As a mobile device in Cell-DCH transmits data continuously, it has no possibility to search for other cells on other UMTS or GSM frequencies. If a subscriber moves to the border of the UMTS coverage area or if UMTS cells in the subscribers area use a different frequency, the network can instruct the terminal to activate compressed mode. While in compressed mode, silence periods are inserted in certain intervals to allow the mobile device to search for neighboring cells on different frequencies. The measurement results generated during those periods are then sent to the network which can then use them for the decision making on when and how to perform a handover to one of these cells.
HSDPA uses adaptive modulation and coding to quickly react to changing conditions on the air interface. Thus, less error correction and detection bits can be used while the radio link is stable which increases speed under such conditions. Instead of only using one data stream, HSDPA users can receive data via several code channels simultaneously (multi code). Additionally, Hybrid Automatic Retransmission Requests (HARQ) are used to detect transmission errors very quickly and to retransmit the data before higher layers detect a problem. Finally, intelligent scheduling can be used to reduce the data rate to a subscriber while signal conditions are temporarily bad and to increase the data rate again once conditions have improved. This improves overall cell capacity and in turn also increases the average date rate available to all users in a cell.
HSDPA supports a simultaneous dedicated channel for voice calls along one or more HSDPA channels. Thus, a subscriber can use both services at the same time.
Without an E-DCH, uplink packet speeds are limited to 64 kbit/s -128 kbit/s in most networks and 384 kbit/s in rare cases. The E-DCH concept increases the uplink speed per user to up to 2 Mbit/s in ideal conditions and to around 800 kbit/s und normal conditions in operational networks. Additionally, E-DCH also increases overall system capacity in the uplink, so more users can access the network with higher uplink speeds at the same time. This is very important for applications that send as much data as they receive. Such services are for example voice and video telephony.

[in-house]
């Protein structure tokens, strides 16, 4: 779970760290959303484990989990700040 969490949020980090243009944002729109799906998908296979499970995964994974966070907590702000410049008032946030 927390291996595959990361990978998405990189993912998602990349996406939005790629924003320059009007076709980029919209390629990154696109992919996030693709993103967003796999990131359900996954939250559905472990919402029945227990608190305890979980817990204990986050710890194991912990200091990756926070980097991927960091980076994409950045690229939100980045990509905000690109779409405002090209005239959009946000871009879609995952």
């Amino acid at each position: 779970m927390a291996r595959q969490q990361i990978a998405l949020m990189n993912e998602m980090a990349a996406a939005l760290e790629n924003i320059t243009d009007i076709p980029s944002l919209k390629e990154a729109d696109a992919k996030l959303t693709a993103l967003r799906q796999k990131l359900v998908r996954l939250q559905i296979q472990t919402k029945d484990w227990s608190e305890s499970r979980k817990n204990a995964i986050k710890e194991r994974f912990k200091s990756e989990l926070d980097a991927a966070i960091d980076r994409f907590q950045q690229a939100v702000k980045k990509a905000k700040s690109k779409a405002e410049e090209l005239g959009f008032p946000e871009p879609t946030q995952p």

In uplink direction, the Node-B schedules different subscribers by assigning a certain transmission power level to each subscriber. The mobile station then has to select a corresponding code length and coding scheme. Thus, the transfer speed and implicitly the noise that is generated by the subscriber for other terminals in the network is limited. Power assignments can be given as absolute grants or as relative grants, which increase or decrease the power level for a mobile station. Neighboring cells which are part of the active set can also send relative grants to decrease the power level if a mobile station produces too much interference for subscribers in its area.
When data is transferred over a circuit switched channel, a dedicated connection is established between two parties. Data is sent without any overhead like lower level addressing. Bandwidth and delay are constant. In a packet switched network on the other hand, there is no direct connection between the endpoints of a session. Resources in the network are only used for the connection when data is sent. Data is sent in packets which have to contain a source and destination address in order to be transported through the network. This also enables N:N connections in the network, i.e. a subscriber can communicate with any subscriber without establishing a physical connection first. Depending on the load of the network, bandwidth and delay for a connection can vary. This is a clear disadvantage compared to a circuit switched channel. Due to the bursty nature of many information exchanges the advantage of the packet switched approach on the other hand is to use more bandwidth during the burst which decreases transmission time.